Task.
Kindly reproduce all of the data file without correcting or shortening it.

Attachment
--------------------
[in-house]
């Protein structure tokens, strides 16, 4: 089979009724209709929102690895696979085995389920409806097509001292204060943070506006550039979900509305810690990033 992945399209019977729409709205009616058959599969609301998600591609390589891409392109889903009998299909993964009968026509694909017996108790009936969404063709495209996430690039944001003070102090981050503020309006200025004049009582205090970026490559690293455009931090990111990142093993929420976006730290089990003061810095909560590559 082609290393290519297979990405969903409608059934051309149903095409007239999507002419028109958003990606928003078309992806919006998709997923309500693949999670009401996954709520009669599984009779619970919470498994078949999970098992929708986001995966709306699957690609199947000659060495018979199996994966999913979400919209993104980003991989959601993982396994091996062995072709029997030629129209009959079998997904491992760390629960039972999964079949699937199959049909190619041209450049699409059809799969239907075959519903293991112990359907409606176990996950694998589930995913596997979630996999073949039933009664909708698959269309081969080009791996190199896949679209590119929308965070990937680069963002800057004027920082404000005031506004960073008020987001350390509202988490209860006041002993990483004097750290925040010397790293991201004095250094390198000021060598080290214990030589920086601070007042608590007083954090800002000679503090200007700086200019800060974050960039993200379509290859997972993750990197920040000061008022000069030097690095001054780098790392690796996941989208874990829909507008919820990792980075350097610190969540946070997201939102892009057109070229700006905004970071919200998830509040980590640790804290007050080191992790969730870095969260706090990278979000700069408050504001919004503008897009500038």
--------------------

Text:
[in-house]
């Protein structure tokens, strides 16, 4: 089979009724209709929102690895696979085995389920409806097509001292204060943070506006550039979900509305810690990033 992945399209019977729409709205009616058959599969609301998600591609390589891409392109889903009998299909993964009968026509694909017996108790009936969404063709495209996430690039944001003070102090981050503020309006200025004049009582205090970026490559690293455009931090990111990142093993929420976006730290089990003061810095909560590559 082609290393290519297979990405969903409608059934051309149903095409007239999507002419028109958003990606928003078309992806919006998709997923309500693949999670009401996954709520009669599984009779619970919470498994078949999970098992929708986001995966709306699957690609199947000659060495018979199996994966999913979400919209993104980003991989959601993982396994091996062995072709029997030629129209009959079998997904491992760390629960039972999964079949699937199959049909190619041209450049699409059809799969239907075959519903293991112990359907409606176990996950694998589930995913596997979630996999073949039933009664909708698959269309081969080009791996190199896949679209590119929308965070990937680069963002800057004027920082404000005031506004960073008020987001350390509202988490209860006041002993990483004097750290925040010397790293991201004095250094390198000021060598080290214990030589920086601070007042608590007083954090800002000679503090200007700086200019800060974050960039993200379509290859997972993750990197920040000061008022000069030097690095001054780098790392690796996941989208874990829909507008919820990792980075350097610190969540946070997201939102892009057109070229700006905004970071919200998830509040980590640790804290007050080191992790969730870095969260706090990278979000700069408050504001919004503008897009500038």